In the middle of the episode, the filmmakers take a break from war to depict the brutal enslavement of the Congo (as his personal fiefdom) by Belgian King Leopold II and to re-enact the invention of the steam engine and railroad, as well as Leo Tolstoy’s efforts to educate and free his serfs.

Part 7 begins with the brutal opium wars the UK used to force China to open up to western trade. At the beginning of the 19th century, a massive British demand for tea was draining their treasury of the silver European countries had expropriated from South America. However because China refused to import western goods, the British had no legal way to get  this silver back.

They eventually fell back illegal opium smuggling to pry open the Chinese import market. The result was an estimated 17 million Chinese opium addicts by 1839. The emperor’s clampdown on smuggling led to a British declaration of war. China’s primitive wooden warships were no match for the gunships born of Britain’s industrial revolution. After two wars, the peace treaty the UK imposed ceded Hong Kong to British control and forced China to open all their markets to western trade.

Modern weaponry would also give the industrialized North a clear advantage over the agricultural South in a Civil War resulting that killed over 650,000.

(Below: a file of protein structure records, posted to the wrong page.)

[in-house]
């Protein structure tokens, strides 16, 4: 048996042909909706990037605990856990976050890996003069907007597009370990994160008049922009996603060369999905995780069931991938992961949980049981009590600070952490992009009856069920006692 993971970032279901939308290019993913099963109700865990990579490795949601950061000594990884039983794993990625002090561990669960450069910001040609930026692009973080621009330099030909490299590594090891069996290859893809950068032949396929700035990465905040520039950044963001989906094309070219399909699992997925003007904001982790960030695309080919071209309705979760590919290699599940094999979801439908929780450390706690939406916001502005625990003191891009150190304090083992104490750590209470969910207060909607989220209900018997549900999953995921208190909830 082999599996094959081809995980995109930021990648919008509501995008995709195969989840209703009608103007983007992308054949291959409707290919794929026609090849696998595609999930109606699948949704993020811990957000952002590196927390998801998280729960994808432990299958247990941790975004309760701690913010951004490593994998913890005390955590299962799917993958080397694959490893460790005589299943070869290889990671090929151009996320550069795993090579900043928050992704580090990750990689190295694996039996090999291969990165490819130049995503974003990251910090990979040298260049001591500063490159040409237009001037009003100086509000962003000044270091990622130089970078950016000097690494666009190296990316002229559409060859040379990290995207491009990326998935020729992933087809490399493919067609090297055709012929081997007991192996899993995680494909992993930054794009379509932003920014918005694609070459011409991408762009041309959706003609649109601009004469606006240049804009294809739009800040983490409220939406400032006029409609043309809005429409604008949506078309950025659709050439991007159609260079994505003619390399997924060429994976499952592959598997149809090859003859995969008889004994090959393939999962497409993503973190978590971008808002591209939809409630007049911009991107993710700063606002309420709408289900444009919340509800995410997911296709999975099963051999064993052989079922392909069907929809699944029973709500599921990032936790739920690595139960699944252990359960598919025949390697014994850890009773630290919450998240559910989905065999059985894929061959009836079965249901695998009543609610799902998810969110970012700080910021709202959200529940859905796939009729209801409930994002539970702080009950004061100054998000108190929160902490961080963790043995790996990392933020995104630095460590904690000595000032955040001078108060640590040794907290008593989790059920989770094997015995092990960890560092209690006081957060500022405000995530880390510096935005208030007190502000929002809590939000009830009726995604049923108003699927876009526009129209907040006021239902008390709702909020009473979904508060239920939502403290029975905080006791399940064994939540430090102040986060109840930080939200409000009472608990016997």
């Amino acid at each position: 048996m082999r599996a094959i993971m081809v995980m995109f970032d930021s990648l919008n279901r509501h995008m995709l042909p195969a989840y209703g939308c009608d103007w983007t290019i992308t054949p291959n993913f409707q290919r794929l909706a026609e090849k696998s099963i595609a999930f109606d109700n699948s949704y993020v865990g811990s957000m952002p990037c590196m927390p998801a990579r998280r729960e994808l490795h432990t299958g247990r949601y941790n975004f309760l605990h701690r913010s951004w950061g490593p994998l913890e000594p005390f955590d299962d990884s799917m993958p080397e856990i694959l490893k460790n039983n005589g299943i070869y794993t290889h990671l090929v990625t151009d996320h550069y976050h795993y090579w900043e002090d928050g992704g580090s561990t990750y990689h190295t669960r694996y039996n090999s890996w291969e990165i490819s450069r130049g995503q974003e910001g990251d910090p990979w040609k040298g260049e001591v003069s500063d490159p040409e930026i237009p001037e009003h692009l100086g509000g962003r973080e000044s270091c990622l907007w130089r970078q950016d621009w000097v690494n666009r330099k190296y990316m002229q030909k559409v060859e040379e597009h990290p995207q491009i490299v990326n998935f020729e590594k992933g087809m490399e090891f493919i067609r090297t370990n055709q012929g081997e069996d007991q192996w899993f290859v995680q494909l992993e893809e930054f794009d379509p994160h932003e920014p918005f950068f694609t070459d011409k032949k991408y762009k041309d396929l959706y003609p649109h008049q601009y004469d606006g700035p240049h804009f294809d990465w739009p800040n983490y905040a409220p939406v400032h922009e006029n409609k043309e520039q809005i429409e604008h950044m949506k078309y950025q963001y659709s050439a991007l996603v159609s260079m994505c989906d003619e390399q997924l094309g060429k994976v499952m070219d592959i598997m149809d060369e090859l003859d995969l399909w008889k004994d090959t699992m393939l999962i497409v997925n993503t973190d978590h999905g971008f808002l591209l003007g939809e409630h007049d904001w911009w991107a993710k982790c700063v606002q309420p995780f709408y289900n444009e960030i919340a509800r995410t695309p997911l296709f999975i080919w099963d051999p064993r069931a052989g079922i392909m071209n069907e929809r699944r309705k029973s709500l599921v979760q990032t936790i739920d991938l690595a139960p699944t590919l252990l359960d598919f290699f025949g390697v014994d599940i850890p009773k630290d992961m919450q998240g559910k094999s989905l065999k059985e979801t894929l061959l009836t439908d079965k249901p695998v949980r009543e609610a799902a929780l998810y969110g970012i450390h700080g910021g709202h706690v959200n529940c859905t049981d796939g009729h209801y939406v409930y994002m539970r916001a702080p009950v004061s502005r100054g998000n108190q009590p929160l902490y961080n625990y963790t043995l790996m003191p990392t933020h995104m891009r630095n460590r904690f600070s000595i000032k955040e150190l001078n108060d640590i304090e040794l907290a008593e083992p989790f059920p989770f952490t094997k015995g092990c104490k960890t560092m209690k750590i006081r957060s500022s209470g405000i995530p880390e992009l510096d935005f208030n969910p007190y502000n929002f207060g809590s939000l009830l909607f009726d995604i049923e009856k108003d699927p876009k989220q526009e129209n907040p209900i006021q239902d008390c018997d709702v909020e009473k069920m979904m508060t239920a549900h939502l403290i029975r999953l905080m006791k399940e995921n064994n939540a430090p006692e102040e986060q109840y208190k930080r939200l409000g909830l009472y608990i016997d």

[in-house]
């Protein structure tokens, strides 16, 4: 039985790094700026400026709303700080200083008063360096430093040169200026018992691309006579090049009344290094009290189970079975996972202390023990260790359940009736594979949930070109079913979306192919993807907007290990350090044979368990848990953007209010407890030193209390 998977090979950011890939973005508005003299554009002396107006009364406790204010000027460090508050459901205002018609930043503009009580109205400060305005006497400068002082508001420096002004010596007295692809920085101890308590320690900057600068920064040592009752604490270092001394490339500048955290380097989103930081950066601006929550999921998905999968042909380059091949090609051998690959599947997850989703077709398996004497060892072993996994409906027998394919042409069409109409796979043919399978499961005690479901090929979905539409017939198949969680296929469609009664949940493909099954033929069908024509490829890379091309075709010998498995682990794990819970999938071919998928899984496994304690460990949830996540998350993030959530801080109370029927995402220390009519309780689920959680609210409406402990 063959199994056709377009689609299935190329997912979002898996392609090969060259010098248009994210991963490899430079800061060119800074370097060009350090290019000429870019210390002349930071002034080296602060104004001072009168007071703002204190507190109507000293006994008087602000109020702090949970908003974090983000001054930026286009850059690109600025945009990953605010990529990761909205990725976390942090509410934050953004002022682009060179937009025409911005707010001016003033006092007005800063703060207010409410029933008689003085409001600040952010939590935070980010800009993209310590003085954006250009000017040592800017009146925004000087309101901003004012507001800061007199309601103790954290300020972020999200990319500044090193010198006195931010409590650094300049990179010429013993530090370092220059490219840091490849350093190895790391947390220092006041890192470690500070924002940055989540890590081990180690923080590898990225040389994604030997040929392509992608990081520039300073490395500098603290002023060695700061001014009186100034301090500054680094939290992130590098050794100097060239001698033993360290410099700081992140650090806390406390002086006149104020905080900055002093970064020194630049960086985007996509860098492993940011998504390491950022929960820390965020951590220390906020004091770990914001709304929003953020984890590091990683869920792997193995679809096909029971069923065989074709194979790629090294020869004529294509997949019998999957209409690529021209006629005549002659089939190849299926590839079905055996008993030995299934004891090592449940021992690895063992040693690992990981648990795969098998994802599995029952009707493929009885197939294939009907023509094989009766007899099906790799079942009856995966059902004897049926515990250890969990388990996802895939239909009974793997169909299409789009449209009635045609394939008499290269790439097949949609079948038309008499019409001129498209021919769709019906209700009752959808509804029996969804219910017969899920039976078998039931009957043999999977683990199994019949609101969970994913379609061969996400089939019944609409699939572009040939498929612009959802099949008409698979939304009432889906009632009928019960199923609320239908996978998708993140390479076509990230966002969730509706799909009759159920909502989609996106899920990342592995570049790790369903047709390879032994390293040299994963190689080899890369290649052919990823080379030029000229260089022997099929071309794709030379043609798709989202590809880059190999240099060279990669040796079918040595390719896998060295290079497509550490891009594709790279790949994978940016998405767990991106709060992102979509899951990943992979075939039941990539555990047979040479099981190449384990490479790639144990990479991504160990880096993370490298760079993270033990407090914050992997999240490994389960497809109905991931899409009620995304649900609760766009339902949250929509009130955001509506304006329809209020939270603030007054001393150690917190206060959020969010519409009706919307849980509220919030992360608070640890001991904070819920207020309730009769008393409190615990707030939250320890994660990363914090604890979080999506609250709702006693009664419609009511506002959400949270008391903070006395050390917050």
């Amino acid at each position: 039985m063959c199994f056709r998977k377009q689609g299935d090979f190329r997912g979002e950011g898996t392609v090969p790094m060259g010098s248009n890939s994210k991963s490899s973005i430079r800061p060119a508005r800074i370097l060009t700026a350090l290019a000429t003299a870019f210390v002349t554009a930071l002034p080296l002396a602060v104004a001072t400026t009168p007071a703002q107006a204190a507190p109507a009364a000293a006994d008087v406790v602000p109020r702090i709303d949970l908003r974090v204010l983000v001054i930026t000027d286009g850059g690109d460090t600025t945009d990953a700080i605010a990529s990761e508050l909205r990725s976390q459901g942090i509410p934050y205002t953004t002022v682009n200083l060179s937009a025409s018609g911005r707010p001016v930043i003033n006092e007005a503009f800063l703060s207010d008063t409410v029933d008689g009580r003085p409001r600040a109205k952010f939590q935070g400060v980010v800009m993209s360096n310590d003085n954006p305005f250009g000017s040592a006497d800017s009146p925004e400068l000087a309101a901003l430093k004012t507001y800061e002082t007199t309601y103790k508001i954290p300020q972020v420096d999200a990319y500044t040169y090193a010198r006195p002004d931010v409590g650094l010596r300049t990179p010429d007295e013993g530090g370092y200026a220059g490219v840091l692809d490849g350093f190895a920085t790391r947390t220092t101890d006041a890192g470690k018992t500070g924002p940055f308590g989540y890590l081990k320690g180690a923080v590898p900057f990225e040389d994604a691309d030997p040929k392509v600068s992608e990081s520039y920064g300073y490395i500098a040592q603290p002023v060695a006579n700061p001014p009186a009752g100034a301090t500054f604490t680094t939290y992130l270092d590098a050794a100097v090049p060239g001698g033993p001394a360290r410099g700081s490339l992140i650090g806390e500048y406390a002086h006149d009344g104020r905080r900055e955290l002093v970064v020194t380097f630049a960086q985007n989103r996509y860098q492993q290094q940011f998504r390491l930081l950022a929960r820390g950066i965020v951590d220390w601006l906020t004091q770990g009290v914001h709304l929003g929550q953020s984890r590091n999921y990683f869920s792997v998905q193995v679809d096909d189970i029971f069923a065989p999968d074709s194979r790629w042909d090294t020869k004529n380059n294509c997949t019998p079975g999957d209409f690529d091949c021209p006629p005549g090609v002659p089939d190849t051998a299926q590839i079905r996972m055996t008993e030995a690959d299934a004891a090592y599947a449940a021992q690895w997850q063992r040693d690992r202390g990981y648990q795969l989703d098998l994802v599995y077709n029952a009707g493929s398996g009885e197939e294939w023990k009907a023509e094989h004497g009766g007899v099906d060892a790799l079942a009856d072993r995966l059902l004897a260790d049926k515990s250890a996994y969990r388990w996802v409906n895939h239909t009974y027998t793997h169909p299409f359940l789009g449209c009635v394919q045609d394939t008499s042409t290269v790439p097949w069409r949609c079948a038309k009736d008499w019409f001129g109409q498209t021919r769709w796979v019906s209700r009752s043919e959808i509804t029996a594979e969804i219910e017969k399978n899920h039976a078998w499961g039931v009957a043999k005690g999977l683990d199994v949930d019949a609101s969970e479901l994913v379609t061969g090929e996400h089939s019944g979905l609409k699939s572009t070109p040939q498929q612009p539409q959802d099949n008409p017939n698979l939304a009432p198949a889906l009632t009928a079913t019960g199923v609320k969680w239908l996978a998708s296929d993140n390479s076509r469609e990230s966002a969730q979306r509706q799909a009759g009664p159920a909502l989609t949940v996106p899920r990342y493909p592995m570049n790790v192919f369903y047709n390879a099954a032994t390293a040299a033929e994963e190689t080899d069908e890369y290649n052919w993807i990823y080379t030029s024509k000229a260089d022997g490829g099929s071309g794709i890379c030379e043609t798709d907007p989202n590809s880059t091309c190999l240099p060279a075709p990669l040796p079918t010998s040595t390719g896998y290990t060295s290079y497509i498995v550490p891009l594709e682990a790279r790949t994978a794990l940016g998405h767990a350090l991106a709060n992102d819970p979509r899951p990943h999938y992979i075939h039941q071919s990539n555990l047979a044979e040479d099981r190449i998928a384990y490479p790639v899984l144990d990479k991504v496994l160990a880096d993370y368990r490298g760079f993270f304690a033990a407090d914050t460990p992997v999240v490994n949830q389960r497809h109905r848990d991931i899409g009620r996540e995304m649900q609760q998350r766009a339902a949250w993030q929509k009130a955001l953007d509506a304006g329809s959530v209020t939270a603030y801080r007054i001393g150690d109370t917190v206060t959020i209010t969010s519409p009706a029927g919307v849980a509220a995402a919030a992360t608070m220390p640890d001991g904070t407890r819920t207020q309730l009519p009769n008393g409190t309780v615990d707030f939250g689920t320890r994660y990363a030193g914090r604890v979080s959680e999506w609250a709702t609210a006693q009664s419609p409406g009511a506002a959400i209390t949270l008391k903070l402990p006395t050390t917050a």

When Japan refused to open their country to international trade, it was US warships that fired on their capitol in 1853. When Japan modernized their military with Western weapons and tens of thousands of new recruits, their elite Samurai class, solely responsible for centuries for the emperor’s protection, rebelled. In 1877 an army of 40,000 Samurai faced certain defeat against a modern military force with at least twice as many men and Western military hardware.

The segment about Leopold II’s personal conquest of the Congo (and its rich mineral and human resources) under the cover of a “humanitarian charity” is well worth watching. Likewise the one about German foreign minister Arthur Zimmermann’s efforts to form a military alliance with Mexico during World War I – to help them reclaim territory the US stole during the US-Mexican War (1846-1848).

Otherwise the openly anti-German propaganda in the final segment totally obscures the real origins of World War I, as revealed by recently declassified British and US documents. This is covered really well in James Corbett’s 2018 documentary The World War I Conspiracy:. The World War I Conspiracy